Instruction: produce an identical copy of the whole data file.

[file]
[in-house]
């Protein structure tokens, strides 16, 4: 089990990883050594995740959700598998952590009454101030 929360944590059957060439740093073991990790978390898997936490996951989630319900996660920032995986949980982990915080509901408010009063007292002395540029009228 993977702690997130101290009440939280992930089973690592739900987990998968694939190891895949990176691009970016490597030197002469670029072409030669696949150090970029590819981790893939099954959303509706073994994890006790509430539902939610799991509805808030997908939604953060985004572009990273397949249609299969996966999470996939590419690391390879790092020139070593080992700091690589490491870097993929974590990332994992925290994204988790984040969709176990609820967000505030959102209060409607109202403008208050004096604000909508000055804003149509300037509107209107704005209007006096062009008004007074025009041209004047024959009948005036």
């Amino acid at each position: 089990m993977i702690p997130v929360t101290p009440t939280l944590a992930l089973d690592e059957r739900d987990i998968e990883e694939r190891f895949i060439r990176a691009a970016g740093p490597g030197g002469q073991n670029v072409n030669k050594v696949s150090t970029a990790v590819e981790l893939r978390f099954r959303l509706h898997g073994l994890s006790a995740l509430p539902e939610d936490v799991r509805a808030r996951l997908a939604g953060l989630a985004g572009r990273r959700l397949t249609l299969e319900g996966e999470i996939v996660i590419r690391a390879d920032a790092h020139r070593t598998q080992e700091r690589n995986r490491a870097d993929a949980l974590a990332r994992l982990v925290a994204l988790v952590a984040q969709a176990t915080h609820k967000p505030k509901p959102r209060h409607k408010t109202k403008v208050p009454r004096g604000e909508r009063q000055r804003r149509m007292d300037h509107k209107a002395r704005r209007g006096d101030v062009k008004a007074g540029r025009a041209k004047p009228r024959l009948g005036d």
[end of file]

[in-house]
């Protein structure tokens, strides 16, 4: 089990990883050594995740959700598998952590009454101030 929360944590059957060439740093073991990790978390898997936490996951989630319900996660920032995986949980982990915080509901408010009063007292002395540029009228 993977702690997130101290009440939280992930089973690592739900987990998968694939190891895949990176691009970016490597030197002469670029072409030669696949150090970029590819981790893939099954959303509706073994994890006790509430539902939610799991509805808030997908939604953060985004572009990273397949249609299969996966999470996939590419690391390879790092020139070593080992700091690589490491870097993929974590990332994992925290994204988790984040969709176990609820967000505030959102209060409607109202403008208050004096604000909508000055804003149509300037509107209107704005209007006096062009008004007074025009041209004047024959009948005036």
């Amino acid at each position: 089990m993977i702690p997130v929360t101290p009440t939280l944590a992930l089973d690592e059957r739900d987990i998968e990883e694939r190891f895949i060439r990176a691009a970016g740093p490597g030197g002469q073991n670029v072409n030669k050594v696949s150090t970029a990790v590819e981790l893939r978390f099954r959303l509706h898997g073994l994890s006790a995740l509430p539902e939610d936490v799991r509805a808030r996951l997908a939604g953060l989630a985004g572009r990273r959700l397949t249609l299969e319900g996966e999470i996939v996660i590419r690391a390879d920032a790092h020139r070593t598998q080992e700091r690589n995986r490491a870097d993929a949980l974590a990332r994992l982990v925290a994204l988790v952590a984040q969709a176990t915080h609820k967000p505030k509901p959102r209060h409607k408010t109202k403008v208050p009454r004096g604000e909508r009063q000055r804003r149509m007292d300037h509107k209107a002395r704005r209007g006096d101030v062009k008004a007074g540029r025009a041209k004047p009228r024959l009948g005036d």